Wildlife of Gosport, Hampshire and Beyond!
John Norton's wildlife blog and photo gallery
Welcome to my blog! My aim is to showcase the amazing diversity of wildlife in my home town of Gosport, in the county of Hampshire (on the English south coast) – as well as that of neighbouring counties or other places that I may happen to visit. Gosport is one of the most densely populated urban centres in Hampshire, but within its 27 square kilometres it contains significant areas of semi-natural habitats rich in wildlife. These include a river valley with fen and reedbed, ancient woodland, heathland, acid grassland, saltmarsh and an area of coastal vegetated shingle unlike that found anywhere else in the UK. The urban environment is also surprisingly rich in species and a fascinating habitat in its own right.
Text and images © J.A. Norton unless otherwise stated. Please contact me if you would like use any of these images on your web site or purchase for publication/reproduction. Comments and enquiries to:
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I didn't do too much general wildlife recording in August; most outings were paid surveys and I didn't have time to take many close-up photos of plants. However, highlights included the first flowering of Tuberous Pea in Gosport for many years, some nice shots of Sea-holly and Marsh Willowherb and a visit to Breamore Marsh at the end of the month to see Brown Galingale. Towards the end of the month I started working my local patch for migrant birds. As I wrote this up in November 2016 the blog is in chronological order.
Whilst surveying a rather mediocre site I came across some Blunt-fruited Water-starwort Callitriche obtusangula. This was confirmed by a single fruit without wings. See also June 2016. The floating leaves of this species seems to be relatively broad, short and angled, giving a rhomboid shape.
I attempted to photograph some Hairy-brome Bromopsis ramosa at the north-western corner of the moat path, where growing on a bank in dense shade. This uncommon ancient woodland grass is a late flowerer and is usually missed in springtime woodland surveys due to the similarity of the leaves and culms to the more common Brachypodium sylvaticum (False Brome). I think I have also seen it in woodland along the Alver Valley in Gosport. The stems of this one were well over a metre tall.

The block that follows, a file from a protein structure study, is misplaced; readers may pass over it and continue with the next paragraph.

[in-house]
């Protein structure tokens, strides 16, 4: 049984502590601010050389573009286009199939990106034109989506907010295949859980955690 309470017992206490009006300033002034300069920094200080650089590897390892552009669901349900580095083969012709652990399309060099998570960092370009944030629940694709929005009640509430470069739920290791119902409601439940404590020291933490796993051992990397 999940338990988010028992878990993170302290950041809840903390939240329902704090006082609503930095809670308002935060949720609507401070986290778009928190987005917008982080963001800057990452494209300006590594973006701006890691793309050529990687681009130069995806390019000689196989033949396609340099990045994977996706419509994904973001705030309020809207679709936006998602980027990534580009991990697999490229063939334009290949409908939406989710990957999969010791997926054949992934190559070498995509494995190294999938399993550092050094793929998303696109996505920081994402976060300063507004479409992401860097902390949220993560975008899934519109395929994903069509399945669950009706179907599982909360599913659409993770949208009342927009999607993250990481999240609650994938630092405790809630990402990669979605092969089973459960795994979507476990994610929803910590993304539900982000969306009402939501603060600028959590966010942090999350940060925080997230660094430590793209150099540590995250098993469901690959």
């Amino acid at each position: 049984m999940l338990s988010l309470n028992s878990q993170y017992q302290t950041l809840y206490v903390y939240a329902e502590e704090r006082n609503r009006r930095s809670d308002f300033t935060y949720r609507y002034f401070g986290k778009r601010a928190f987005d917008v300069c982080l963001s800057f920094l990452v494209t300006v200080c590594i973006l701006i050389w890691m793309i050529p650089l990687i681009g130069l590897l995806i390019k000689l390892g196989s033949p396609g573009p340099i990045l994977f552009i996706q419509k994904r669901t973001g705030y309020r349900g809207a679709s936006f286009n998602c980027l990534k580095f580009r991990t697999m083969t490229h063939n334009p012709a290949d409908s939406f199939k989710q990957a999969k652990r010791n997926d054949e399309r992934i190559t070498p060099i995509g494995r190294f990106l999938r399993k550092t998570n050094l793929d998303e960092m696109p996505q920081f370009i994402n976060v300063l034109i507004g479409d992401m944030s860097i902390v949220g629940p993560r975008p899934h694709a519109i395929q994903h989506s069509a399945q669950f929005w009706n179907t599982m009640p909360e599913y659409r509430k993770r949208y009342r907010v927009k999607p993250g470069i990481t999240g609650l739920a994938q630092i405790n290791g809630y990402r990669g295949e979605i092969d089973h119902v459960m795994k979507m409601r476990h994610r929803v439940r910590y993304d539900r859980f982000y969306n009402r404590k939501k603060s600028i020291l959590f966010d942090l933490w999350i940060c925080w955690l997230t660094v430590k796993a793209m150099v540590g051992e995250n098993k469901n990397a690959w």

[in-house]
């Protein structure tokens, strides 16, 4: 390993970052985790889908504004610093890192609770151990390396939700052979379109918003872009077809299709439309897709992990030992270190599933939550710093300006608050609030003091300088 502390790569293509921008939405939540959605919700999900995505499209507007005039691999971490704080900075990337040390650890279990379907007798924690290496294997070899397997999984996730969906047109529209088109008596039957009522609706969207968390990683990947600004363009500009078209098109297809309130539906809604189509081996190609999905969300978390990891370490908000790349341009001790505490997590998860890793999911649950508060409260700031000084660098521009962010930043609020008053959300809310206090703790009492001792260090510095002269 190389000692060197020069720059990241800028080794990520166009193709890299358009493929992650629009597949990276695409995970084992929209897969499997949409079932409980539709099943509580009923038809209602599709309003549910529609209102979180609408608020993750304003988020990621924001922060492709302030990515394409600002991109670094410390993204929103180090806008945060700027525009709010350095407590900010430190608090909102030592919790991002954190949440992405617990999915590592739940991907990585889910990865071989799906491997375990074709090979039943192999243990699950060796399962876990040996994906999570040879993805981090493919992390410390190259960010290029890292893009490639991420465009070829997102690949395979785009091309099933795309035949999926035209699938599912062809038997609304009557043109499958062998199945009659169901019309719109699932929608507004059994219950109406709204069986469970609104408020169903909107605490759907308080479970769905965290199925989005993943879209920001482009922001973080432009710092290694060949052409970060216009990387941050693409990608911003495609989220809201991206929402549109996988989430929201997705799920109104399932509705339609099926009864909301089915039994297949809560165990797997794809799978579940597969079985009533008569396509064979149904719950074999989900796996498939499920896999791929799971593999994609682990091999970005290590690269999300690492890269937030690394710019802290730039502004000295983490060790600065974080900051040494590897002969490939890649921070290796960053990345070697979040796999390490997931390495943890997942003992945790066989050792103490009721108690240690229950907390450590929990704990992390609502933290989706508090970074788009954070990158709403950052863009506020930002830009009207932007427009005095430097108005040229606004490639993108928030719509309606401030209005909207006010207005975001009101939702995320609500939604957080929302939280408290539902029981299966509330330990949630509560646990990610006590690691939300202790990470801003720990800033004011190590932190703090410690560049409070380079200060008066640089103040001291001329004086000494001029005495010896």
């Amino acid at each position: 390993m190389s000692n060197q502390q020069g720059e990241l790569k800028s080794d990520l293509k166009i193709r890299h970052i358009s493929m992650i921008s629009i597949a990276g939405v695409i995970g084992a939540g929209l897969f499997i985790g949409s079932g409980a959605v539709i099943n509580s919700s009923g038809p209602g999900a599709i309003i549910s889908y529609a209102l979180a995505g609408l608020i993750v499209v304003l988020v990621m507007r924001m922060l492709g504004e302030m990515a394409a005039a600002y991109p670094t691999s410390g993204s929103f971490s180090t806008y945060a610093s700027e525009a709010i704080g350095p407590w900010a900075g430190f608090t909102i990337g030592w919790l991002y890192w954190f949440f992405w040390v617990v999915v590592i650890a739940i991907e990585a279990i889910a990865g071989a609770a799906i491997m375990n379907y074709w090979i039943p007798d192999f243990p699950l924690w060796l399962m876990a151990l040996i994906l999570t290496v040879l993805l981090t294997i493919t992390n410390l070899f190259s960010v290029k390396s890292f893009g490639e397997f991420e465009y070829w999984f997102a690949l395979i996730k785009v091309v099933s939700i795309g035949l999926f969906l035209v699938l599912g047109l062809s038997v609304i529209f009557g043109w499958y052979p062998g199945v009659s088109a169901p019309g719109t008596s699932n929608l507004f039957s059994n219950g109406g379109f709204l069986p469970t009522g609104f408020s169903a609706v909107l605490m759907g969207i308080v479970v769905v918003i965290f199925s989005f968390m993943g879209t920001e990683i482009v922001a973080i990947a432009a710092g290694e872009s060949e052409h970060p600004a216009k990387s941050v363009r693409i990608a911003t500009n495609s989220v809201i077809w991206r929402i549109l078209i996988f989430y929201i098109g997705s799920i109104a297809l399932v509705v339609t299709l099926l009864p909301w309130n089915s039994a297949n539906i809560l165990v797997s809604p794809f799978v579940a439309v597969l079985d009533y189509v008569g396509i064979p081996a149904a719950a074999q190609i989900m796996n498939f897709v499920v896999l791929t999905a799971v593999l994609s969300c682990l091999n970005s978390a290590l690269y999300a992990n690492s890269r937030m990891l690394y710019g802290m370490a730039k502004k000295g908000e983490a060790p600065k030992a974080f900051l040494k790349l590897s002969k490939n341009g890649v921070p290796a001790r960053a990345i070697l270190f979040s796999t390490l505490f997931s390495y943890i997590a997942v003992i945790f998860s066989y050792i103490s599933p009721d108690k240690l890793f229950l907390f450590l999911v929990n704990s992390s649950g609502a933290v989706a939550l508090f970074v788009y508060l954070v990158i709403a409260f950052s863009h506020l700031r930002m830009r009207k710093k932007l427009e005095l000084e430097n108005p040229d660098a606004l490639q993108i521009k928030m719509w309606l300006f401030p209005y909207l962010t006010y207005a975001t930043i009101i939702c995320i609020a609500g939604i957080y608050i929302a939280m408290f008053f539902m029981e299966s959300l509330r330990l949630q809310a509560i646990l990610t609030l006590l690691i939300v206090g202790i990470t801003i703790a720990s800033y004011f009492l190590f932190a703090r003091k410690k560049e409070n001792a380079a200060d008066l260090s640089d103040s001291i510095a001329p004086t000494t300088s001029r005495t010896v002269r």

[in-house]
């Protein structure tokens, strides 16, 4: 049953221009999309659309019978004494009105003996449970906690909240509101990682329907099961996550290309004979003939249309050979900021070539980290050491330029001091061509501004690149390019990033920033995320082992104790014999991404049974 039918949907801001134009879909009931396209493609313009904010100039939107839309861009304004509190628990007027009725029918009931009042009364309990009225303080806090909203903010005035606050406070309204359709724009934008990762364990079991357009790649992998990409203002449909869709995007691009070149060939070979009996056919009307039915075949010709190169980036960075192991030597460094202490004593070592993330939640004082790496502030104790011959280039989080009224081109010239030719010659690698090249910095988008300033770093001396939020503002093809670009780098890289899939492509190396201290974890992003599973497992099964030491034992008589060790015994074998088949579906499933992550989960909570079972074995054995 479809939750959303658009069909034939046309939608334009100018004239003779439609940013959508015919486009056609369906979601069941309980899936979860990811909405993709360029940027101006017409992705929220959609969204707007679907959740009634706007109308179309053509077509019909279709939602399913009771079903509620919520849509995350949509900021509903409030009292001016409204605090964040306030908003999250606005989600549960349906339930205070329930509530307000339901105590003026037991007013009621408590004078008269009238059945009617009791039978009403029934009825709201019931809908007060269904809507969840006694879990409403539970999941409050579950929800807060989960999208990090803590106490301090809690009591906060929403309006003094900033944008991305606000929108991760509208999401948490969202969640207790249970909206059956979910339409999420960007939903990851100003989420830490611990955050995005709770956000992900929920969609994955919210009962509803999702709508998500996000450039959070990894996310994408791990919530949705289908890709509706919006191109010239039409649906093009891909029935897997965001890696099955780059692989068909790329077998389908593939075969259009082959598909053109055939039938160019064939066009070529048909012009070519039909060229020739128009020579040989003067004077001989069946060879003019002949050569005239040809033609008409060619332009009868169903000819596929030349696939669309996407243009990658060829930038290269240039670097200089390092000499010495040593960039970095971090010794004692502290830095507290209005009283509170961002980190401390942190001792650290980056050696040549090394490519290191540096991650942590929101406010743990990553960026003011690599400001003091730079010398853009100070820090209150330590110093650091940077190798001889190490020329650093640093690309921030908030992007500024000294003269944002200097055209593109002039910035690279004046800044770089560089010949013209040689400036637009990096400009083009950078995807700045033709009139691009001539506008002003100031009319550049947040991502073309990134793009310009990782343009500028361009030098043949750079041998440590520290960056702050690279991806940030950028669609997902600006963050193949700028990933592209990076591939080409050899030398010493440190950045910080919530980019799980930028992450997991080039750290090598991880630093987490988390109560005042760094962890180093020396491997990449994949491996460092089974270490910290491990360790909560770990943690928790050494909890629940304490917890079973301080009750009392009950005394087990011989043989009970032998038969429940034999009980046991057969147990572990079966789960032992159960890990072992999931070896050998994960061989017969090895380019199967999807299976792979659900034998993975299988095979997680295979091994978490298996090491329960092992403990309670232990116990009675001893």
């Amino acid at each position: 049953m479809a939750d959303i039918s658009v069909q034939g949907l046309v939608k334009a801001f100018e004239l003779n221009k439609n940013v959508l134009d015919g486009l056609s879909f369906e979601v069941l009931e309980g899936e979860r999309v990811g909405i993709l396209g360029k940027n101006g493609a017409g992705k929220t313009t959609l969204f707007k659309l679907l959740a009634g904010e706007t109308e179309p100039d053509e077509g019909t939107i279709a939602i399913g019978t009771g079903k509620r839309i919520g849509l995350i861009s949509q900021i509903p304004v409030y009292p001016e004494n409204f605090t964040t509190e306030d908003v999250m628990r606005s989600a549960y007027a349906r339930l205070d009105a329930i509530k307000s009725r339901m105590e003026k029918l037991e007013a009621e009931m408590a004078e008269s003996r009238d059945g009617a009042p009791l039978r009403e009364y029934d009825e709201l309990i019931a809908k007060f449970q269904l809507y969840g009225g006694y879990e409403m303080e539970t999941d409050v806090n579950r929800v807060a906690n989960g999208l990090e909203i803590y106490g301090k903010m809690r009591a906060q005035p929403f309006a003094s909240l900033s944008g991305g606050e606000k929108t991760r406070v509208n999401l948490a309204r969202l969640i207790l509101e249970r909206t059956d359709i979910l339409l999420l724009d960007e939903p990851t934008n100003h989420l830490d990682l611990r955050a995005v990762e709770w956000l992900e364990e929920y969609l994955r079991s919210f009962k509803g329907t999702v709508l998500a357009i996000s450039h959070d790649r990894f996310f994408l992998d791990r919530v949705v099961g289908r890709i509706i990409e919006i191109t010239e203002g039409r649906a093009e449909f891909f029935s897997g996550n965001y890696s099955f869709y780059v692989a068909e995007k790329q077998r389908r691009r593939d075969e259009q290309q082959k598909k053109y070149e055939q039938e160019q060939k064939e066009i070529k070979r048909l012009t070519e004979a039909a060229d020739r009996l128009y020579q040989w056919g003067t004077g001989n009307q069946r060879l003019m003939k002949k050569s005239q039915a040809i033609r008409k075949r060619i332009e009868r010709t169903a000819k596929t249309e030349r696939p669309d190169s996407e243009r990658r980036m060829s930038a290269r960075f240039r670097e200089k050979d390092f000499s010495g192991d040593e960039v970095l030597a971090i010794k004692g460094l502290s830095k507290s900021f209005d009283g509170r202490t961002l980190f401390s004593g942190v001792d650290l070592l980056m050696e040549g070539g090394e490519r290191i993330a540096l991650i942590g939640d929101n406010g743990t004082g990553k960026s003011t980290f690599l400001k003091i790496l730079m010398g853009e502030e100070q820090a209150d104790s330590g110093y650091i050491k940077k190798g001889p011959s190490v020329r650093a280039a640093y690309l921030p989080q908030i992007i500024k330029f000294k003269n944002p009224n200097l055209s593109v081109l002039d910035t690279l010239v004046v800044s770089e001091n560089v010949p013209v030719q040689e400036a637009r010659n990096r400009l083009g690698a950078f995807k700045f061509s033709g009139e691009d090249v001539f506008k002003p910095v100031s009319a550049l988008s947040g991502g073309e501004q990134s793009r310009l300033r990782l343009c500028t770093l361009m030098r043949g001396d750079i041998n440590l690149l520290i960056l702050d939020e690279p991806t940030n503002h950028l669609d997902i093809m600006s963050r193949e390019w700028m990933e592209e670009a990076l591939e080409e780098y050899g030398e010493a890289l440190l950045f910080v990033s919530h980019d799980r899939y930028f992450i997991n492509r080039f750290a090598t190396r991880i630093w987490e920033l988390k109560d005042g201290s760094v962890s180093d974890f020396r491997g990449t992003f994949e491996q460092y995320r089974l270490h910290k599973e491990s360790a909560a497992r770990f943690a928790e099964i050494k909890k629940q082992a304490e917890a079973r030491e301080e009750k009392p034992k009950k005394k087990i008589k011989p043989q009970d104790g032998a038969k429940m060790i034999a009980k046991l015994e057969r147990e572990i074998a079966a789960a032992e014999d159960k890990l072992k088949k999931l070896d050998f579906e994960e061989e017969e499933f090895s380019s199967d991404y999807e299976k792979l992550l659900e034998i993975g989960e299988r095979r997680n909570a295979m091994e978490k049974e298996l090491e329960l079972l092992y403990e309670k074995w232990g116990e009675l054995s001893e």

One of the more spectacular plants at Gilkicker is Tuberous Pea Lathyrus tuberosus. It was found here about 15 years ago by Debbie Allan but has not flowered since about 2007. It grows within a patch of scrub and in recent years has become grown over and almost completeley shaded out. I cut back a space for it a couple of years ago and this seems to have helped a bit as this year numerous shoots were produced and one of these produced some flowers. It is not native to Britain but a long-established introduction which is relatively rare – this may well be the only current site in Hampshire. It is somewhat similar to Broad-leaved Everlasting-pea (see June 2016), but with fewer flowers in the clusters and without broad wings on the stems.
I also took some photos of an unusually showy Hemp-agrimony. I should have looked at the flowers more closely but I think the long projections are modified florets in the flowers.
I also photographed a Lesser Marsh Grasshopper Chorthippus albomarginatus in the Juncus maritimus marsh.
Debbie and I spent several hours on Lee on Solent beach photographing plants and insects. We began with a look at the amenity grassland at the south-eastern end of Marine Parade where I had discovered a few small patches of Chamomile Chamaemelum nobile last year. This species had only come into flower in the past couple of weeks. On the shingle we admired the colonies of Sea Kale Crambe maritima and photographed a single flowering plant of Sea-holly Eryngium maritimum. With the macro lens on the camera I followed the busy 11-spot Ladybirds, managing a few decent shots, but we couldn't find any Adonis' Ladybirds which we have also seen here in the past. We also found a colony of a very small Heteropteran bug, which I haven't named yet.